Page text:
19 February 2010

A Restrained Relaunch for Jay Leno on NBC

USA Today

NBC considered depicting the failed Jay Leno Show as a mere dream: Promo spots would feature Leno and Victoria Principal in the shower, an homage to the classic Dallas scene in which Principal dreamed the death of her onscreen husband.

Instead, the network is opting for a low-key echo of the commercials that launched Leno: Last fall, he was shown driving a race car emblazoned with a 10, a reminder of his new slot.

In spots that began airing during the Olympics Wednesday night, he's driving the same car, only the 10 is replaced by 11:35 (or 10:35, depending on your time zone), as the Beatles song urges him to "Get back to where you once belonged."

The approach is in marked contrast to the hype — painted buildings, grocery-aisle ads — that greeted his move to prime time last fall. Back then he was heralded on the cover of Time as the "future of television"; on March 1, NBC tries to relaunch Leno in his late-night perch and repopulates its 10 ET/PT schedule with dramas and reality shows.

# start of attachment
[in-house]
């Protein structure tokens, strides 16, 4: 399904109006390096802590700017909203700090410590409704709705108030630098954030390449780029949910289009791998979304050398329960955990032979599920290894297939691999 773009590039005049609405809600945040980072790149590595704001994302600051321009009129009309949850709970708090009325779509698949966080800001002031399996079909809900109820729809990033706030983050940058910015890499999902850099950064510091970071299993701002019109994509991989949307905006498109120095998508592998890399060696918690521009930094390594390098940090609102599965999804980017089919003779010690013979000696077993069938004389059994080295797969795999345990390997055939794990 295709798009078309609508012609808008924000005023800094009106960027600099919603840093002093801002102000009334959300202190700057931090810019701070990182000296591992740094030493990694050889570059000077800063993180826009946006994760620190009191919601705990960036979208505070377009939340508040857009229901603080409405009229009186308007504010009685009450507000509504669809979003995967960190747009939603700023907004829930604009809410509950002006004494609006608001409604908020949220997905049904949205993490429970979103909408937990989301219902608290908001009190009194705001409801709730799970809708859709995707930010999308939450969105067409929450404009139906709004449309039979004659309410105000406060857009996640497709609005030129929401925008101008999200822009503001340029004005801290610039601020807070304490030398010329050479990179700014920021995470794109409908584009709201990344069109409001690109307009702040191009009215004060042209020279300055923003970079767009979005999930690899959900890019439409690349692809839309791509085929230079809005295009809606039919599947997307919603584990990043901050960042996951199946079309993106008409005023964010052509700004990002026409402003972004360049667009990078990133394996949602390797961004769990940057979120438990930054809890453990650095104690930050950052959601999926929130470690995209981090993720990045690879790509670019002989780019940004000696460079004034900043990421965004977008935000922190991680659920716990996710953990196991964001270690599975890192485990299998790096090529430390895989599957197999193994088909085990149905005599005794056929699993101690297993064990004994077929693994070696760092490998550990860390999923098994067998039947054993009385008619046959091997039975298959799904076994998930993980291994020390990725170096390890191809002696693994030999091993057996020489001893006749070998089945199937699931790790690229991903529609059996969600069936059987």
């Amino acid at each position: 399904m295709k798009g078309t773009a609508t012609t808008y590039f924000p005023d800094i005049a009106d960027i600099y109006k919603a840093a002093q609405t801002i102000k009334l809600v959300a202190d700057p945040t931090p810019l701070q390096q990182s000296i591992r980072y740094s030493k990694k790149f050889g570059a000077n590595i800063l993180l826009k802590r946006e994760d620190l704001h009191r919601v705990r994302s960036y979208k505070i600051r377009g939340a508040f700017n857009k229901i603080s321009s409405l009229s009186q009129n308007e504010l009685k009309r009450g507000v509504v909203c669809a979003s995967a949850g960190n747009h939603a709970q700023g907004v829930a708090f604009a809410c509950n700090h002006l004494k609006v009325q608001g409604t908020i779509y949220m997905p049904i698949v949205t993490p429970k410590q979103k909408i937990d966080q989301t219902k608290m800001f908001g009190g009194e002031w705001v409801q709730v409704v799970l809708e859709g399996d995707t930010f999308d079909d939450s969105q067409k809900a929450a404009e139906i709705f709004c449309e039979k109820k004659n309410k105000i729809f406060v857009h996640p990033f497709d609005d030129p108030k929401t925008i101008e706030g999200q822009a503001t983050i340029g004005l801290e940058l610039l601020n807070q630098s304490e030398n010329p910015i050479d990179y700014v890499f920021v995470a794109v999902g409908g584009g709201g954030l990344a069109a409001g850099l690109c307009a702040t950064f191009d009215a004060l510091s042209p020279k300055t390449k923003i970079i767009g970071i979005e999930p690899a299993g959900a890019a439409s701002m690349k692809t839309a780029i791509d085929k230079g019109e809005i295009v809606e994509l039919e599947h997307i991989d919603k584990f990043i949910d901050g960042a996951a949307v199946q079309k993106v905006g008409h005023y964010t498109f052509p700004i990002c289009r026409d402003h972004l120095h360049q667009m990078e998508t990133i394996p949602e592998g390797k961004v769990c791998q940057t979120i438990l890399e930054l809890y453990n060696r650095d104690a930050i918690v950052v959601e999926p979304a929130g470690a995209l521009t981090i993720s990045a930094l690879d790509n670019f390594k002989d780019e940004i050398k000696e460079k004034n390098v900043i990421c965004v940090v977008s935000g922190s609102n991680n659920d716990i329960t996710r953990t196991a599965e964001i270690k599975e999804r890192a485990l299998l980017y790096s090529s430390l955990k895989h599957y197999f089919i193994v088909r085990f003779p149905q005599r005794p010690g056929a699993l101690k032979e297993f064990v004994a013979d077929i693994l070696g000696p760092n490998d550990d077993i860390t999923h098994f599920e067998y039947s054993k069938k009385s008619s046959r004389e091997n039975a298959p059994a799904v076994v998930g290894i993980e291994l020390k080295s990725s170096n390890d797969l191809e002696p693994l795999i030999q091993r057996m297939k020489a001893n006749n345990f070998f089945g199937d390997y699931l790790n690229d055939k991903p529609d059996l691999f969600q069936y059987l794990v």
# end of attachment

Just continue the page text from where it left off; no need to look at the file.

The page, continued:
The consensus from experts is that, promos aside, the new/old Tonight Show will do better than Conan O'Brien's short-lived version but not as well as it did before Leno left. "The damage to the Leno brand is real," says Sam Armando of ad firm SMGx. Leno sought to repair the brand in a lengthy interview with Oprah Winfrey and a Super Bowl ad for rival David Letterman that was designed to mock Leno.

"Whether true or not, Jay was perceived as doing something that was kind of hurtful to Conan O'Brien," says Brent Poer of Mediavest, though "memory and sympathy can wane very quickly."

Says John Rash of Campbell Mithun: "He was the reigning king of late night. But the negative news on his show, his performance, his guests and his hold on pop culture were questioned loudly and repeatedly for months, which makes it more of a challenge."

Leno will reclaim the desk he abandoned during his five-month prime-time stint, along with most elements of the old Tonight. But longtime bandleader Kevin Eubanks is expected to leave eventually to "pursue touring and recording opportunities," NBC says.

Meanwhile, Letterman's Late Show, which has been the No. 1 late-night talk show since summer, is preparing to defend its newfound success.

Late Show had planned to take off in early March but will go dark next week instead, an unusual move during a ratings sweeps. It has booked A-list guests including Jerry Seinfeld (Leno's first prime-time guest), Tom Hanks and Matt Damon for its first two weeks against Tonight.

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